The Department told the Committee that the absence of appropriate treatment facilities and/or therapies (to treat, for example, mental health or to manage pain) results in additional prescribing costs. The Committee considers that short-term decisions to prescribe lead to ineffective long-term treatment of patients. The Committee considers that, to treat patients effectively, the full range of possible treatments must be fully evaluated. Such evaluation would consider the cost and likely long-term success of conventional prescribing against available alternative therapies.

On fully informing patients of the clinical and cost implications of prescribing decisions

The Committee acknowledges the success of campaigns, such as ‘Go Generic’, in reassuring patients of the effectiveness of generic, rather than branded, drugs. However, the Committee is not convinced that sufficient work has been done to reassure patients that, for many conditions, one of several generic versions will be clinically appropriate to treat their condition.

The Committee is concerned that, patients, particularly elderly patients, may become confused where they are repeatedly prescribed a different, generic drug. This confusion may mean that patients take their drugs wrongly or not at all. In the Committee’s view, GPs must do more to ensure that patients are more fully informed of the rationale (clinical and cost) supporting their prescribing decisions.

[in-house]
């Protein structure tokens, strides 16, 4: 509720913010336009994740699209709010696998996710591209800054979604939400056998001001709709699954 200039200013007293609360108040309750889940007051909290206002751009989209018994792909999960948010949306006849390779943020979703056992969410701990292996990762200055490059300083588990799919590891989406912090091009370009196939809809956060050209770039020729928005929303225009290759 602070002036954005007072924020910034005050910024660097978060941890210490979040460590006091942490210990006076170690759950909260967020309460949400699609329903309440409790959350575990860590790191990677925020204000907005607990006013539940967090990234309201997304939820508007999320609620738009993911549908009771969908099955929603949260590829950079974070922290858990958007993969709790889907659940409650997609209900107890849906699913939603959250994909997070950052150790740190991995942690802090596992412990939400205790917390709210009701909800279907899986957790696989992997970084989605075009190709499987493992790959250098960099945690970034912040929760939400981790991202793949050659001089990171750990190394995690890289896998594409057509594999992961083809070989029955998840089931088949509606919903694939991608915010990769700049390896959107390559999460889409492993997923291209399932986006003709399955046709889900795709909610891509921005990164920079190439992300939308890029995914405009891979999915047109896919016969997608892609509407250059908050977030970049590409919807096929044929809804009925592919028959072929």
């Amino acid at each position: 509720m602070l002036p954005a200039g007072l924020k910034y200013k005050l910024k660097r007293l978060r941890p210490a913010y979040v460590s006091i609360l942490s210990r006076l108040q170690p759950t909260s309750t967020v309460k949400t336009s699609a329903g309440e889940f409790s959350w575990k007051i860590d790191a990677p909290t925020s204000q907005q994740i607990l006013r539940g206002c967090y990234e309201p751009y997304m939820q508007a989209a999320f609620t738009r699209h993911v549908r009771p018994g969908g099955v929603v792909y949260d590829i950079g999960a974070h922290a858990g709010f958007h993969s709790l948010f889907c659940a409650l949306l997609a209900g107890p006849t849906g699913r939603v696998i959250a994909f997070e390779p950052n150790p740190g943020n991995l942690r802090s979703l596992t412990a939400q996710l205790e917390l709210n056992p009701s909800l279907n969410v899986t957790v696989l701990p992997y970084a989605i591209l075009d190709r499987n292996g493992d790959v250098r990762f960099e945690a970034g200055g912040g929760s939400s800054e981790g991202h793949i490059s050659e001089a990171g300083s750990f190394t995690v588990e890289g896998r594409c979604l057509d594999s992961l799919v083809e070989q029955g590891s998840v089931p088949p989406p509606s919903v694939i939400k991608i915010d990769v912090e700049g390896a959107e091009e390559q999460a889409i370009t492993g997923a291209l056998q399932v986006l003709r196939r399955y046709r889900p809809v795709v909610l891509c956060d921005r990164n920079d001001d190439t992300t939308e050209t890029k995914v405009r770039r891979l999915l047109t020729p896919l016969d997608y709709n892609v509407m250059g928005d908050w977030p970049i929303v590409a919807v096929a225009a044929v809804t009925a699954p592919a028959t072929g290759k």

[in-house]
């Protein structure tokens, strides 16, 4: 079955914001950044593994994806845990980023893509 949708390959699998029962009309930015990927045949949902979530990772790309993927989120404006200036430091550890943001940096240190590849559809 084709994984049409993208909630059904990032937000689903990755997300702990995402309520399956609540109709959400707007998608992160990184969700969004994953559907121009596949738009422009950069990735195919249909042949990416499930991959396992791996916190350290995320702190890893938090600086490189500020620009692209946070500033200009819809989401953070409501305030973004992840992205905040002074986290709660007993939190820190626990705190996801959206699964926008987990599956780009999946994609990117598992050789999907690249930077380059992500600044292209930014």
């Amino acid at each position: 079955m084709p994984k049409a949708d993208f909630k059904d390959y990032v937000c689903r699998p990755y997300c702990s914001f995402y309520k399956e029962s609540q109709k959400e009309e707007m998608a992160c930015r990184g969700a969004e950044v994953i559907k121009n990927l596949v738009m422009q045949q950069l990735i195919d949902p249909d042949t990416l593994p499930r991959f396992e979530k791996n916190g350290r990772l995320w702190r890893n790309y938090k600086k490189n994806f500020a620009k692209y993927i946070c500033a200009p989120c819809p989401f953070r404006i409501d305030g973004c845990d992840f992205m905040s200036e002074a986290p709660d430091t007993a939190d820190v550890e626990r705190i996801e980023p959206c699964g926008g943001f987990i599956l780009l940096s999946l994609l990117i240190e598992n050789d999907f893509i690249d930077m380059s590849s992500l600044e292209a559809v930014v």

Recommendations 7 and 8

The Committee recommends that the Department explores with the pharmaceutical industry the scope to achieve greater consistency of appearance, labelling and/or packaging of the more common drugs supplied to the health service.

The Committee recommends that the HSC Board further develops public awareness initiatives to equip patients with more information on the use and cost of medicines, in particular to ensure that patients are better educated on the efficacy of less-expensive generic products. Further the Committee recommends that GPs are reminded of the need to fully inform patients of the rationale for their prescribing decisions.

The Department, HSC Board and the NI pharmaceutical contractors need to reach agreement on reimbursement arrangements